In celebration of Emancipation Day in Florida May 20, the Lee County Black History Society is offering free screenings of “Invisible History: Middle Florida’s Hidden Roots.” The movie will be shown at Roberto Clemente Park and Dunbar Community School.
On Friday, May 13 at 7 p.m., the movie will be shown in the park and on Saturday, May 14 at 3 p.m., the movie will be shown in the community room at the park at 1936 Henderson Ave., Fort Myers. Space for the showing in the community room is limited, and participants should pre-register at 239-332-8778 or at firstname.lastname@example.org. On Friday, May 20 at 6 p.m., the movie will be shown at the Dunbar Community School, 1857 High St., Fort Myers.
Florida State University College of Motion Picture Arts Filmmaker in residence Valerie Scoon’s documentary, “Invisible History: Middle Florida’s Hidden Roots,” sheds light on the little-known history of plantations and the enslaved in North Florida.
“The Lee County Black History Society is a unifying organization, which instills in all generations hope and pride in Black culture,” said society Chairman Charles Barnes. “This movie and other activities planned with partner organizations to commemorate emancipation in Florida and the United States are important to the complete understanding of our community and our culture.”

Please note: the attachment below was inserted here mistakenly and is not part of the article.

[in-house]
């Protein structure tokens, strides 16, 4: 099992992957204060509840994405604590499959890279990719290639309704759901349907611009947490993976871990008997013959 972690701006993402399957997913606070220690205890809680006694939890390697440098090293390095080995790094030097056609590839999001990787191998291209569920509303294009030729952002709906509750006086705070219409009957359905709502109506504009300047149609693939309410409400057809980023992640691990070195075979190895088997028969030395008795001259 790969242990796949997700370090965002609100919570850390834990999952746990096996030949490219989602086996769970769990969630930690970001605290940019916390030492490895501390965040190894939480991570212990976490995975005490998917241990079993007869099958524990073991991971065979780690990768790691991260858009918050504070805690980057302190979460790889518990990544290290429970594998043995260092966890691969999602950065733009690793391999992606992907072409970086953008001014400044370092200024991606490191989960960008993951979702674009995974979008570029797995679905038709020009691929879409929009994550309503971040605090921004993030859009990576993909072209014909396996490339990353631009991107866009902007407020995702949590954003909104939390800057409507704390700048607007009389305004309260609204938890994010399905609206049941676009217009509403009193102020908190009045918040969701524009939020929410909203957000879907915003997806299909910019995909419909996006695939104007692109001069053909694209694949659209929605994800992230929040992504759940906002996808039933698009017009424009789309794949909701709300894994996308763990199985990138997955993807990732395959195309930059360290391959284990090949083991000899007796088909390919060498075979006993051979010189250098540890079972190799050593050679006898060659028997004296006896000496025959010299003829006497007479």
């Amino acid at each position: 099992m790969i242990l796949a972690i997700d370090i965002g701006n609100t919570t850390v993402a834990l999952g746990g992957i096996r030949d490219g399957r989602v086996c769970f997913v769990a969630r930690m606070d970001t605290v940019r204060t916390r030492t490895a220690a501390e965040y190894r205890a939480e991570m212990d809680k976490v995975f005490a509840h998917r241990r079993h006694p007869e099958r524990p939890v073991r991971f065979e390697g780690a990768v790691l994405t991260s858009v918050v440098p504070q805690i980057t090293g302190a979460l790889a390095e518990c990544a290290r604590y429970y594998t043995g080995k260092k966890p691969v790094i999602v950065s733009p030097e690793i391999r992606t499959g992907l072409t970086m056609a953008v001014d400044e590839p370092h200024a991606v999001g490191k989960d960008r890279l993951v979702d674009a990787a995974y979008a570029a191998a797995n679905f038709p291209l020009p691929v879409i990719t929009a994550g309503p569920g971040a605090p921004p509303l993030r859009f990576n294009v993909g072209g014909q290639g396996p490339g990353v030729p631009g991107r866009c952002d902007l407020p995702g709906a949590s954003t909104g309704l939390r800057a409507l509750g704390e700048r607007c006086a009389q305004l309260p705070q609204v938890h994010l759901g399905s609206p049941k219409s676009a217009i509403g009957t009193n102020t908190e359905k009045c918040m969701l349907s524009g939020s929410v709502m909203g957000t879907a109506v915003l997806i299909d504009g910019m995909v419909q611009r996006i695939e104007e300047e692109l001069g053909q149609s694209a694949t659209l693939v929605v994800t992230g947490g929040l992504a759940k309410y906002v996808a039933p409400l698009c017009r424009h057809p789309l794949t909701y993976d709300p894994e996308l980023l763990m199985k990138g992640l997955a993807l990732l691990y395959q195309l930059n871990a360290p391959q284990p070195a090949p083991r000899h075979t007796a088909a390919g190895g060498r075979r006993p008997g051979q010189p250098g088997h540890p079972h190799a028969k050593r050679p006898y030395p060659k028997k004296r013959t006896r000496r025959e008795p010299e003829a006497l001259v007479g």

Emancipation from slavery was proclaimed in Tallahassee on May 20, 1865, 11 days after the end of the Civil War, and two years after the Proclamation first issued by President Abraham Lincoln freed those enslaved in southern states. The movies lead up to Juneteenth, the oldest nationally celebrated commemoration of the ending of slavery in the United States and a federal holiday.
The Lee County Black History Society will also join with the Dunbar Festival Committee in the Juneteenth Community Festival’s Family Day in the Park on Saturday, June 18 from noon to 6 p.m. at Roberto Clemente Park.
For information, contact the Lee County Black History Society at 239-332-8778 or at email@example.com.
About Lee County Black History Society
The Lee County Black History Society, Inc. (LCBHS), a nonprofit organization, was founded in 1994 by Janice Cass. The LCBHS, Inc. is comprised of an 11-member Board of Directors which meets on the second Tuesday of each month. The meeting is open to the public. Cass’s objectives for establishing the LCBHS was to provide a way for African Americans in Lee County to recognize and celebrate Black History Month, as well as creating the Williams Academy Black History Museum. Black History Month, Legends Gala, Juneteenth and Holiday in the Park are events presented each year by LCBHS through partnerships with other community-based organizations, churches and private citizens. For information, visit LeeCountyBlackHistorySociety.org.